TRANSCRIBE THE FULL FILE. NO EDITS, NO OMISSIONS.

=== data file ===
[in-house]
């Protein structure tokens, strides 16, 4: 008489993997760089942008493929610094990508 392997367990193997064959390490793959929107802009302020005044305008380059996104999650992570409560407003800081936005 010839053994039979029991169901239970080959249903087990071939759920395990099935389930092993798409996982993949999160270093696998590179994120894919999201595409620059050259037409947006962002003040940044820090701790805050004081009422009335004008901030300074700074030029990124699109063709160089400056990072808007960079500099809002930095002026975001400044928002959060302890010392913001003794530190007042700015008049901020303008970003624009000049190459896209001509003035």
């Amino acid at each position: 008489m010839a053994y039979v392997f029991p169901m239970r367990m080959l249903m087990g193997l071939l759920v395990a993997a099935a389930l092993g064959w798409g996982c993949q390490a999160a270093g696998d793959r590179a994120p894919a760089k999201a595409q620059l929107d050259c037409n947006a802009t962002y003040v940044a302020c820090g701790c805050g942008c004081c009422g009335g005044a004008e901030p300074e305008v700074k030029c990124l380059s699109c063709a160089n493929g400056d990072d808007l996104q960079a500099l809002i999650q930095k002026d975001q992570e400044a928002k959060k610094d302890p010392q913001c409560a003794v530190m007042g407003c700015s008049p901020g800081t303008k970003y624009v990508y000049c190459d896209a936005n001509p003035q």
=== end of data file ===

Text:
[in-house]
């Protein structure tokens, strides 16, 4: 008489993997760089942008493929610094990508 392997367990193997064959390490793959929107802009302020005044305008380059996104999650992570409560407003800081936005 010839053994039979029991169901239970080959249903087990071939759920395990099935389930092993798409996982993949999160270093696998590179994120894919999201595409620059050259037409947006962002003040940044820090701790805050004081009422009335004008901030300074700074030029990124699109063709160089400056990072808007960079500099809002930095002026975001400044928002959060302890010392913001003794530190007042700015008049901020303008970003624009000049190459896209001509003035």
């Amino acid at each position: 008489m010839a053994y039979v392997f029991p169901m239970r367990m080959l249903m087990g193997l071939l759920v395990a993997a099935a389930l092993g064959w798409g996982c993949q390490a999160a270093g696998d793959r590179a994120p894919a760089k999201a595409q620059l929107d050259c037409n947006a802009t962002y003040v940044a302020c820090g701790c805050g942008c004081c009422g009335g005044a004008e901030p300074e305008v700074k030029c990124l380059s699109c063709a160089n493929g400056d990072d808007l996104q960079a500099l809002i999650q930095k002026d975001q992570e400044a928002k959060k610094d302890p010392q913001c409560a003794v530190m007042g407003c700015s008049p901020g800081t303008k970003y624009v990508y000049c190459d896209a936005n001509p003035q």